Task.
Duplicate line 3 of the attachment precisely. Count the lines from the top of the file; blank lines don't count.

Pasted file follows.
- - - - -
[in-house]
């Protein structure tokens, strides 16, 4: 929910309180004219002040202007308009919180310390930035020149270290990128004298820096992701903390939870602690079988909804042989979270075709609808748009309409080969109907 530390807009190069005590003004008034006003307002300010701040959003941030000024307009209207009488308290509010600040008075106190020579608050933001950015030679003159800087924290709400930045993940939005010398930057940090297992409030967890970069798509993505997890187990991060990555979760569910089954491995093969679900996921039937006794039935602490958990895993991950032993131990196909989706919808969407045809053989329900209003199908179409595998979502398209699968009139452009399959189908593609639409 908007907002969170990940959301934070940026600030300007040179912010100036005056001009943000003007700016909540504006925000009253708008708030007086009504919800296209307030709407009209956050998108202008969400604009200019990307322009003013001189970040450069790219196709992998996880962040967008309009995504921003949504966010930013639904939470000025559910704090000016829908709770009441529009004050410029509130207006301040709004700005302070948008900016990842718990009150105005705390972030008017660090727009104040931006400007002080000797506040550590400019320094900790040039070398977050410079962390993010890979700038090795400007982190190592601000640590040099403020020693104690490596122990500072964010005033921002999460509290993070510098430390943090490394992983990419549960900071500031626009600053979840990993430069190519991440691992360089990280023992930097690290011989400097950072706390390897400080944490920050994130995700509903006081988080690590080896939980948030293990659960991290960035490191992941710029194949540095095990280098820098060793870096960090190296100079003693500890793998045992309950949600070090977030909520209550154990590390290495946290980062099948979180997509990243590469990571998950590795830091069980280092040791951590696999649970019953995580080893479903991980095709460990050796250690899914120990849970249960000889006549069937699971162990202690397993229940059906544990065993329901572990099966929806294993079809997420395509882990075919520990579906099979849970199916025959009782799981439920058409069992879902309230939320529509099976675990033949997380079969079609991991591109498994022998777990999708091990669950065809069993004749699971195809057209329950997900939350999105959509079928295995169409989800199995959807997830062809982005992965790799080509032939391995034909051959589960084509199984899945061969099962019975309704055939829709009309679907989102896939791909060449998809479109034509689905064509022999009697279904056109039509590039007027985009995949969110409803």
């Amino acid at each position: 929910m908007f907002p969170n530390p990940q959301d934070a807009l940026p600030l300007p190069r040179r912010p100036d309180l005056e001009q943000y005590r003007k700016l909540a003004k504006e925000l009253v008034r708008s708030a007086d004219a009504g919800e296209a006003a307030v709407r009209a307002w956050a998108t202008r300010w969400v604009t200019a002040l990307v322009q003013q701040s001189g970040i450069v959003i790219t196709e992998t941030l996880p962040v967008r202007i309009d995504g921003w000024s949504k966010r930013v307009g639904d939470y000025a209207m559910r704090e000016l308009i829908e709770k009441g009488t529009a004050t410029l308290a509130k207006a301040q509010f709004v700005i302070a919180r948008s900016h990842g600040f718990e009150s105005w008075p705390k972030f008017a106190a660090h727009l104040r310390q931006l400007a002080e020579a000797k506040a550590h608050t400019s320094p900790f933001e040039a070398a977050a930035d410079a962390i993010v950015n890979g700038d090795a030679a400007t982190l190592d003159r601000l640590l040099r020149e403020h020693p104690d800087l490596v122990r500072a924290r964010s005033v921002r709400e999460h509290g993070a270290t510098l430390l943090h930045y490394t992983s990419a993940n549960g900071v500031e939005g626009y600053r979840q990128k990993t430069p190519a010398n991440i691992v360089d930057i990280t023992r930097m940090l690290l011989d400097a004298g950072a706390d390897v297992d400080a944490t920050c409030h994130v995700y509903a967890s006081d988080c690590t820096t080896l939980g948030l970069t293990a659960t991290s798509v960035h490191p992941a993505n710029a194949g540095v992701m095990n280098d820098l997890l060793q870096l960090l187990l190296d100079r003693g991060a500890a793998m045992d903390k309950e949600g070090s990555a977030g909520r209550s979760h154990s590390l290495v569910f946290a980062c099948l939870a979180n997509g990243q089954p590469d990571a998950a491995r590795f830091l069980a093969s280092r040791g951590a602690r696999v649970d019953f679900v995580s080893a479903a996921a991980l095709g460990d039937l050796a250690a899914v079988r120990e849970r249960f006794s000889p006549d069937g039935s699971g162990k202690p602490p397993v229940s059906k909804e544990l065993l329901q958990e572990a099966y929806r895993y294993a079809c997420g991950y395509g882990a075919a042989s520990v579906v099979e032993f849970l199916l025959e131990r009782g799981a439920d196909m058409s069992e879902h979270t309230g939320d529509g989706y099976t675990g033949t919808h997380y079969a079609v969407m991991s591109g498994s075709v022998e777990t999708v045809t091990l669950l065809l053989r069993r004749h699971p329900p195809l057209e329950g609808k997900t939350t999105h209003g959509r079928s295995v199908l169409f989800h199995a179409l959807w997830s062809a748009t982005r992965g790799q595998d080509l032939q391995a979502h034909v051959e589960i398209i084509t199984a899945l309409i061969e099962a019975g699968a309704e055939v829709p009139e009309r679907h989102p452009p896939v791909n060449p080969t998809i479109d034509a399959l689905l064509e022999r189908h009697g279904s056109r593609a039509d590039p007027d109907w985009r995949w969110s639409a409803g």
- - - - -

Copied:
């Amino acid at each position: 929910m908007f907002p969170n530390p990940q959301d934070a807009l940026p600030l300007p190069r040179r912010p100036d309180l005056e001009q943000y005590r003007k700016l909540a003004k504006e925000l009253v008034r708008s708030a007086d004219a009504g919800e296209a006003a307030v709407r009209a307002w956050a998108t202008r300010w969400v604009t200019a002040l990307v322009q003013q701040s001189g970040i450069v959003i790219t196709e992998t941030l996880p962040v967008r202007i309009d995504g921003w000024s949504k966010r930013v307009g639904d939470y000025a209207m559910r704090e000016l308009i829908e709770k009441g009488t529009a004050t410029l308290a509130k207006a301040q509010f709004v700005i302070a919180r948008s900016h990842g600040f718990e009150s105005w008075p705390k972030f008017a106190a660090h727009l104040r310390q931006l400007a002080e020579a000797k506040a550590h608050t400019s320094p900790f933001e040039a070398a977050a930035d410079a962390i993010v950015n890979g700038d090795a030679a400007t982190l190592d003159r601000l640590l040099r020149e403020h020693p104690d800087l490596v122990r500072a924290r964010s005033v921002r709400e999460h509290g993070a270290t510098l430390l943090h930045y490394t992983s990419a993940n549960g900071v500031e939005g626009y600053r979840q990128k990993t430069p190519a010398n991440i691992v360089d930057i990280t023992r930097m940090l690290l011989d400097a004298g950072a706390d390897v297992d400080a944490t920050c409030h994130v995700y509903a967890s006081d988080c690590t820096t080896l939980g948030l970069t293990a659960t991290s798509v960035h490191p992941a993505n710029a194949g540095v992701m095990n280098d820098l997890l060793q870096l960090l187990l190296d100079r003693g991060a500890a793998m045992d903390k309950e949600g070090s990555a977030g909520r209550s979760h154990s590390l290495v569910f946290a980062c099948l939870a979180n997509g990243q089954p590469d990571a998950a491995r590795f830091l069980a093969s280092r040791g951590a602690r696999v649970d019953f679900v995580s080893a479903a996921a991980l095709g460990d039937l050796a250690a899914v079988r120990e849970r249960f006794s000889p006549d069937g039935s699971g162990k202690p602490p397993v229940s059906k909804e544990l065993l329901q958990e572990a099966y929806r895993y294993a079809c997420g991950y395509g882990a075919a042989s520990v579906v099979e032993f849970l199916l025959e131990r009782g799981a439920d196909m058409s069992e879902h979270t309230g939320d529509g989706y099976t675990g033949t919808h997380y079969a079609v969407m991991s591109g498994s075709v022998e777990t999708v045809t091990l669950l065809l053989r069993r004749h699971p329900p195809l057209e329950g609808k997900t939350t999105h209003g959509r079928s295995v199908l169409f989800h199995a179409l959807w997830s062809a748009t982005r992965g790799q595998d080509l032939q391995a979502h034909v051959e589960i398209i084509t199984a899945l309409i061969e099962a019975g699968a309704e055939v829709p009139e009309r679907h989102p452009p896939v791909n060449p080969t998809i479109d034509a399959l689905l064509e022999r189908h009697g279904s056109r593609a039509d590039p007027d109907w985009r995949w969110s639409a409803g």